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The Daily Tar Heel

Men's soccer split pair of games

Stephen McCarthy goes up for a header against Seton Hall on Sunday. McCarthy scored UNC’s third goal against the Pirates in a rebound win after Friday’s home loss to the No. 1 Akron Zips.
Stephen McCarthy goes up for a header against Seton Hall on Sunday. McCarthy scored UNC’s third goal against the Pirates in a rebound win after Friday’s home loss to the No. 1 Akron Zips.

The North Carolina men’s soccer team began its 2010 season Friday night at Fetzer Field the way it ended in 2009 at the College Cup semifinals — with a loss to the Akron Zips.

But after falling to No. 1 Akron 3-0 on Friday night, they managed to rebound Sunday afternoon with a 4-1 victory against Seton Hall.

“Any time you come off of a loss, a win is great no matter how it comes about,” coach Elmar Bolowich said. “For me, the pleasing part was that we played considerably better.”

In last season’s College Cup, Akron needed 110 minutes and a penalty shootout to knock out UNC.

On Friday, the Zips scored the only goal they would need just eight minutes into the season opener when preseason All-American Kofi Sarkodie whipped a low cross into the box that teammate Eric Stevenson tapped in from six yards out.

From there, it was an uphill battle for the No. 4 Tar Heels, who were unable to score off a historically stingy Akron defense that allowed just 0.27 goals per game in 2009, the third-best mark in NCAA history.

Though the Tar Heels had their chances — they outshot Akron 14-6 on the evening — UNC appeared flummoxed in the attacking third as the Tar Heels took shot after shot that either sailed wide of the goal or landed softly in the waiting arms of Akron goalie David Meves.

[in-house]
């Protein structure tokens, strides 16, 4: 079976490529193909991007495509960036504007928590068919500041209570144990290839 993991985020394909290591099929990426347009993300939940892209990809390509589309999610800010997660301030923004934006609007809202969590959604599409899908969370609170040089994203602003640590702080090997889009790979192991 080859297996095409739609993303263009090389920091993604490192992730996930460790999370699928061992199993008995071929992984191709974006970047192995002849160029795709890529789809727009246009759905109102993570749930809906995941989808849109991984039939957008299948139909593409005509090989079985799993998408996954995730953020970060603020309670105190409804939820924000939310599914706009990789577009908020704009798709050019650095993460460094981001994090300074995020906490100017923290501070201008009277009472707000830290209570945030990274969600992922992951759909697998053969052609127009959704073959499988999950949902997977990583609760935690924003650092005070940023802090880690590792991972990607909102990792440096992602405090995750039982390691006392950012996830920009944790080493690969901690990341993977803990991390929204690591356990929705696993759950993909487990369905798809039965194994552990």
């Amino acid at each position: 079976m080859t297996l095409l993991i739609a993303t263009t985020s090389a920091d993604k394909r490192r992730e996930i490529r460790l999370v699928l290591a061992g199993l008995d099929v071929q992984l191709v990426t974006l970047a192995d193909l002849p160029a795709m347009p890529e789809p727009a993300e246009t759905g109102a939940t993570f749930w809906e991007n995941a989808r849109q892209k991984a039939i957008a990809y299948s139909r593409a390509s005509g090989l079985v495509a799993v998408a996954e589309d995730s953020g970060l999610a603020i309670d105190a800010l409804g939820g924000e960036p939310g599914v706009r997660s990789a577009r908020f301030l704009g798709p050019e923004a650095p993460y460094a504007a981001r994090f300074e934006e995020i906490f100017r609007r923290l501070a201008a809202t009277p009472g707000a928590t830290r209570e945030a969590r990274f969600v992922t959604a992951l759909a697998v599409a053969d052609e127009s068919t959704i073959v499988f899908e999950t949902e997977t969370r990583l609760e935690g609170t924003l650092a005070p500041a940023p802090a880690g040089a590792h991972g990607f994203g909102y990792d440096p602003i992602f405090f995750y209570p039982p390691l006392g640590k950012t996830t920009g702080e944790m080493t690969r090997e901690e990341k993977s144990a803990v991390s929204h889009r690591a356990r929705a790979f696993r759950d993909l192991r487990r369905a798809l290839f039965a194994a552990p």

“We have to just keep our composure in the final third, and when we do get chances, we have to score them,” All-American UNC midfielder Michael Farfan said.

The Tar Heels were markedly better in all aspects of the game in Sunday’s victory against Seton Hall. Nowhere was this improvement more noticeable than in the play of sophomore midfielder Enzo Martinez.

With Farfan in California to attend his mother’s wedding, Bolowich chose to shake things up by moving Martinez to a forward position sandwiched between the midfield and strikers Billy Schuler and Alex Dixon.

Martinez thrived in the new formation from the beginning and scored the game’s first goal in the 27th minute when he received a long pass down the sideline from junior right back Brett King, and he chipped the ball over the head of Seton Hall keeper Sean Carr and into the net.

By the time the final whistle blew, Martinez had given the Tar Heels a two-goal cushion off a give-and-go with Dixon and tallied an assist for good measure.
“I had the most fun I have ever had so far,” Martinez said. “Not because of the goals, but because we played as a team.”

His praise for his teammates was entirely appropriate. The Tar Heels dominated play all over the field, peppering the Seton Hall defense with a blistering 20 shots on goal.

Less than two minutes after Martinez’ 50th-minute strike put UNC ahead 2-0, Stephen McCarthy extended the Tar Heels’ lead to three by heading in a corner kick taken by Kirk Urso.

The header came after a backpost run by McCarthy that the two have been perfecting since the exhibition season.

The goal was also McCarthy’s first for UNC since transferring from UC-Santa Clara after the 2008 season.

Though Seton Hall managed to pull a goal back shortly afterward, redshirt freshman Josh Rice put the game permanently out of reach in the 82nd minute with his first collegiate regular-season goal.

“Friday was tough; it was a painful loss,” Martinez said. “You could see it in everyone’s face (Sunday) that we were ready for this. We weren’t out here to prove it to anyone but ourselves that we could do this.”

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